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  • Creating an online curiosity cabinet: Digitising historic collections

    Posted on May 20, 2020

    Close up view of the dresser in the Kitchen in the basement at Uppark, West Sussex. Containing blue and white china, copper moulds and saucepans.

    Digitisation of cultural heritage can be a crucial tool in today’s efforts towards the conservation, study and promotion of European cultural resources.

    Collaboration with the Lottery was one of the specific practices identified by the Innocastle team on their study visit to the UK in May 2019.  The ‘good practice’ is available on the Interreg Europe Policy Learning Platform with additional resources here on the INTO site.

    Readers directed here from the Interreg Europe Policy Learning Platform – please scroll down for a selection of resources.

    Creating an online curiosity cabinet: Digitising historic collections

    From fire and flood, to war and neglect, cultural resources are under threat all over the world.  Recent blazes at Notre Dame and the National Museum of Brazil have highlighted the need to record this unique heritage for future generations.   And conservation experts are increasingly turning to digital technology to document the unique artefacts, monuments and sites in their care.  This not only supports any future restoration challenges, but the digitising cultural heritage also increases public access.

    The National Trust began work on digitising its fabulous collections (over 300) about twenty years ago.  In partnership with the Royal Collection, the Trust created and installed a new system in 2009.  Hundreds of staff and volunteers across the UK now use it daily.  And in December 2011 the Trust launched the Collections website, providing vital public access to over 1 million online items.

    Data were first captured locally, taken from the Trust’s traditional inventory cards.  Staff and volunteers added new digital photographs and checked, marked and counted each item.   Eventually all the entries were merged into the one new system.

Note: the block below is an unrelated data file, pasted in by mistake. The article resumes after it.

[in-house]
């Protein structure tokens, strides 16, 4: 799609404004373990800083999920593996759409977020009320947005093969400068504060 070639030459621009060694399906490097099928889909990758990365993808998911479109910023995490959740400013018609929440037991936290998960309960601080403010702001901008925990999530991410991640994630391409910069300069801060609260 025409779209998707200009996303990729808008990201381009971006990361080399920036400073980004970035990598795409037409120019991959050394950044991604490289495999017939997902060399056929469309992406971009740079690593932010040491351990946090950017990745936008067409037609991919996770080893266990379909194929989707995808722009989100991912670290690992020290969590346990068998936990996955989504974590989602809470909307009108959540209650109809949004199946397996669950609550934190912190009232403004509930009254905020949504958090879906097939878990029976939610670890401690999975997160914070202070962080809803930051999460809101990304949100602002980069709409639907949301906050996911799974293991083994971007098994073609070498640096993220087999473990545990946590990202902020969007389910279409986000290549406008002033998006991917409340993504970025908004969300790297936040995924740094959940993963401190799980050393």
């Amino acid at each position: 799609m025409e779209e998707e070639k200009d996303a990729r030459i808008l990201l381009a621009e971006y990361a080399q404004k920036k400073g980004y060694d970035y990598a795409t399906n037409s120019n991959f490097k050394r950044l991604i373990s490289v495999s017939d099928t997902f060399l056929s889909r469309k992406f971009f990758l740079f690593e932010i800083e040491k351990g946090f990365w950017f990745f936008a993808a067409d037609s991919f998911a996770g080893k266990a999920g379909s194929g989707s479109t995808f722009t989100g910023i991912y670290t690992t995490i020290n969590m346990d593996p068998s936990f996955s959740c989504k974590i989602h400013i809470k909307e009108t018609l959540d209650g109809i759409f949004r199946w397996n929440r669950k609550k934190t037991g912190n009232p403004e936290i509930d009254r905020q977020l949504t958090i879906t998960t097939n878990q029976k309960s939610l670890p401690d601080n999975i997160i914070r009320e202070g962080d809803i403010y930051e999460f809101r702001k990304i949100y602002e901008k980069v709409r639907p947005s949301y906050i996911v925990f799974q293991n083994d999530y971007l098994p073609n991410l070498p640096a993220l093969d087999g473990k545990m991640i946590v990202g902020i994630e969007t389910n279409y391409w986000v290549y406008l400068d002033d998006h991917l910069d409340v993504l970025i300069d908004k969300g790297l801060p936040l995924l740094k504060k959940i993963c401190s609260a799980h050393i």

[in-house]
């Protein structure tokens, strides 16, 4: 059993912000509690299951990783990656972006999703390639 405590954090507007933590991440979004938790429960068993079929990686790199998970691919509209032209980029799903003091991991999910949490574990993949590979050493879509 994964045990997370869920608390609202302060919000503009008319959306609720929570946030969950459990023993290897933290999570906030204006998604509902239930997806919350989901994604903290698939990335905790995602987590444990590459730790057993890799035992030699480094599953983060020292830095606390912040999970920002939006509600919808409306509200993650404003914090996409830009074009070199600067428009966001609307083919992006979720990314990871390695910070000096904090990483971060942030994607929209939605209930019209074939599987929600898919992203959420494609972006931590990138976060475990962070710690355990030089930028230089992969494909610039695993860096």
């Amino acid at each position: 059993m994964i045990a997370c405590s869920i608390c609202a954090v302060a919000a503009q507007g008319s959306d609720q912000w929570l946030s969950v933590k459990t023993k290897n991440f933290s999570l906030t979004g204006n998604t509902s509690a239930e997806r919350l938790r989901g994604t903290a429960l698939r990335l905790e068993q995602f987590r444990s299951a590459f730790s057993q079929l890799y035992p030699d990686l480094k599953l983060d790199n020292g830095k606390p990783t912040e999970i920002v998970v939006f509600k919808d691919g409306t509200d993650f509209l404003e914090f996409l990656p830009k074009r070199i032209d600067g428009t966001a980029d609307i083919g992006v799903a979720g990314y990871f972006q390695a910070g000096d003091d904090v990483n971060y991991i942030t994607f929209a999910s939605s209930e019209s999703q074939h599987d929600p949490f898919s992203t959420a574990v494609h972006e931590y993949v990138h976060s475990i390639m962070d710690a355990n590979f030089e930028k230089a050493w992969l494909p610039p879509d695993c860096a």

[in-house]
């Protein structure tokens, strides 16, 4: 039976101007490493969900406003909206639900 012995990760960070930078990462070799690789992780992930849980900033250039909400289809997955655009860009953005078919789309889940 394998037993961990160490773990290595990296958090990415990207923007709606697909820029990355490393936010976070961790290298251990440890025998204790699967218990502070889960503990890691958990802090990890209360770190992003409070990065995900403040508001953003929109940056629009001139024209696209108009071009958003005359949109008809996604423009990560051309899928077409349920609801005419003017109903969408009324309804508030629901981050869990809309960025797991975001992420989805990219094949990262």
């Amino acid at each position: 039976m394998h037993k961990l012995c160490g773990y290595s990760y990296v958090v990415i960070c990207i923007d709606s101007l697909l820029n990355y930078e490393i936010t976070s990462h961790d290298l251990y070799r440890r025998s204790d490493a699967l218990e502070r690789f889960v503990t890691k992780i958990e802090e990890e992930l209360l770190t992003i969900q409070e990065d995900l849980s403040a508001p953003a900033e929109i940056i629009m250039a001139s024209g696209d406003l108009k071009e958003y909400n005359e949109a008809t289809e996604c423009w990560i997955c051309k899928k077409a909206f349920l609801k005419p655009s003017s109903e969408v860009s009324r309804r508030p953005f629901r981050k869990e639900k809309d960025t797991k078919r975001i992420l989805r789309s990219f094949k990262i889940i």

Each National Trust collection is different, a personal creation reflecting the lives and characters of individual people.  Now we can begin to see and appreciate the collections held by the Trust together, as a vast National Trust online museum, through which we can chart developments in taste, technology and society from the 16th century to the present day.

    A school webex session at Sutton Hoo, Suffolk.

    Potential for learning transfer

    The project is far from over and the National Trust plans to continue gathering new information and stimulating new research. Thus each phase of the project has provided insights and information which could be shared with others around the world.

    The C-19 pandemic this year has seen cultural venues everywhere take their work online. Since the start of outbreak, visits to the Paris Louvre’s website have exploded, going from 40,000 to 400,000 per day.

    Thus when its properties closed, members of the public were still able to explore the collections in the Trust’s care.

    Through articles and virtual exhibitions to social media posts about writing letters, spring cleaning or celebrating VE Day, the Trust’s accumulated know-how in using this vast online resource has great potential for transfer. Along with it’s experience of virtual content driving actual visits. (The Trust had 263,000 visitors to its website over Easter, compared to 753,000 last year when its properties were open.)


    National Trust Collections: ‘Are you really going to count all the teaspoons? And just how many are there? Where is the Trust’s oldest teapot? Will I be able to look up all the Trust’s treasures?’ These are just a few of the questions I have answered over the past 15 years about the project to digitise the National Trust’s fabulous collections. Now, a search on this website can answer these and all your questions on objects to be found at the one-time homes of the famous (such as Agatha Christie), the aristocratic and the working class. Here you will find records of over a million objects, from laudanum bottles to a pair of Aertex underpants, sedan chairs to an early anti-ageing ‘rejuvenating’ machine, fine old masters to a lavish Georgian doll’s house.   The National Trust hopes people will use its online resources to explore the collections in its care.

    (This is taken from an article, The Online Curiosity Cabinet in which Head of Collections, Philip Claris explains the work of digitising the National Trust’s collections.)

    Virtual visits: See the world’s sites from your sofa!  We have gathered together 14 virtual visits, selected from amongst INTO members’ World Heritage Day posts.  They shared drone-shot footage, online tours and virtual walk-throughs that together show how heritage trusts globally are responding to COVID-19.

    National Trust Images: You can also visit the National Trust’s online photo library here.

    The Story of Easter Eggs in the National Trust Collection: As we celebrated Easter in lockdown this year, the Trust shared some of the many eggs in its collection on its website.  It was a very popular post.



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